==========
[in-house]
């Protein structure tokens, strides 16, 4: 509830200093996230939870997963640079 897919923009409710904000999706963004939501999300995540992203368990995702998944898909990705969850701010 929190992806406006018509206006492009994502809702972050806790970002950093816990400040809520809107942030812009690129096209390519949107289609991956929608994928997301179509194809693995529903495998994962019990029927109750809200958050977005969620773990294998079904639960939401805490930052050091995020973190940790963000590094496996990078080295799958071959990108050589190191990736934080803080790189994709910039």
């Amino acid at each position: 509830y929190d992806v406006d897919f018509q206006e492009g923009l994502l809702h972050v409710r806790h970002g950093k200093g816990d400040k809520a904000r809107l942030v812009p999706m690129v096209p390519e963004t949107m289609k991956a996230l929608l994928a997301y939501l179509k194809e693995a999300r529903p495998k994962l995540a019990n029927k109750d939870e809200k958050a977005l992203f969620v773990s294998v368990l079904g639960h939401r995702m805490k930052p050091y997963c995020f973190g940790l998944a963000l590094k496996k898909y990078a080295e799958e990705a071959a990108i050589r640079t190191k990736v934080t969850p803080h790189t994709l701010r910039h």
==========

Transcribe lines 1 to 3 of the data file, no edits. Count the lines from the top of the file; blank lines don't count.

[in-house]
């Protein structure tokens, strides 16, 4: 509830200093996230939870997963640079 897919923009409710904000999706963004939501999300995540992203368990995702998944898909990705969850701010 929190992806406006018509206006492009994502809702972050806790970002950093816990400040809520809107942030812009690129096209390519949107289609991956929608994928997301179509194809693995529903495998994962019990029927109750809200958050977005969620773990294998079904639960939401805490930052050091995020973190940790963000590094496996990078080295799958071959990108050589190191990736934080803080790189994709910039």
């Amino acid at each position: 509830y929190d992806v406006d897919f018509q206006e492009g923009l994502l809702h972050v409710r806790h970002g950093k200093g816990d400040k809520a904000r809107l942030v812009p999706m690129v096209p390519e963004t949107m289609k991956a996230l929608l994928a997301y939501l179509k194809e693995a999300r529903p495998k994962l995540a019990n029927k109750d939870e809200k958050a977005l992203f969620v773990s294998v368990l079904g639960h939401r995702m805490k930052p050091y997963c995020f973190g940790l998944a963000l590094k496996k898909y990078a080295e799958e990705a071959a990108i050589r640079t190191k990736v934080t969850p803080h790189t994709l701010r910039h």